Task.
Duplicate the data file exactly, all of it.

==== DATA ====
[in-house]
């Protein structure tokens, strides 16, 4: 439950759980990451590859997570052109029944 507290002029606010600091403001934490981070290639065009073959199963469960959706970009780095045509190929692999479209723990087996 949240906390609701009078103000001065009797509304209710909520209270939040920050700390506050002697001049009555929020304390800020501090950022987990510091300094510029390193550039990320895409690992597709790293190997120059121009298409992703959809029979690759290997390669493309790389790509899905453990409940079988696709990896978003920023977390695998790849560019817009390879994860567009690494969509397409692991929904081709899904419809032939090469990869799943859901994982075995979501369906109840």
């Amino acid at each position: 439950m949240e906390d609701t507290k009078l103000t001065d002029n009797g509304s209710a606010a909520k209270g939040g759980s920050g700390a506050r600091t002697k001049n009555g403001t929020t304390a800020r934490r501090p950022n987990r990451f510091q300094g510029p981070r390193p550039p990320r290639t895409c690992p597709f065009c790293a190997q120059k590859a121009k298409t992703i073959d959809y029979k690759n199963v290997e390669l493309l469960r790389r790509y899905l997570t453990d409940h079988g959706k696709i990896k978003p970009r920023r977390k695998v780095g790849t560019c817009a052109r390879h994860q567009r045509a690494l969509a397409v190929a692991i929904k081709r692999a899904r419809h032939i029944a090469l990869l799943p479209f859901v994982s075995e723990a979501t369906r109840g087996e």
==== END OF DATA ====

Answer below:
[in-house]
């Protein structure tokens, strides 16, 4: 439950759980990451590859997570052109029944 507290002029606010600091403001934490981070290639065009073959199963469960959706970009780095045509190929692999479209723990087996 949240906390609701009078103000001065009797509304209710909520209270939040920050700390506050002697001049009555929020304390800020501090950022987990510091300094510029390193550039990320895409690992597709790293190997120059121009298409992703959809029979690759290997390669493309790389790509899905453990409940079988696709990896978003920023977390695998790849560019817009390879994860567009690494969509397409692991929904081709899904419809032939090469990869799943859901994982075995979501369906109840």
């Amino acid at each position: 439950m949240e906390d609701t507290k009078l103000t001065d002029n009797g509304s209710a606010a909520k209270g939040g759980s920050g700390a506050r600091t002697k001049n009555g403001t929020t304390a800020r934490r501090p950022n987990r990451f510091q300094g510029p981070r390193p550039p990320r290639t895409c690992p597709f065009c790293a190997q120059k590859a121009k298409t992703i073959d959809y029979k690759n199963v290997e390669l493309l469960r790389r790509y899905l997570t453990d409940h079988g959706k696709i990896k978003p970009r920023r977390k695998v780095g790849t560019c817009a052109r390879h994860q567009r045509a690494l969509a397409v190929a692991i929904k081709r692999a899904r419809h032939i029944a090469l990869l799943p479209f859901v994982s075995e723990a979501t369906r109840g087996e």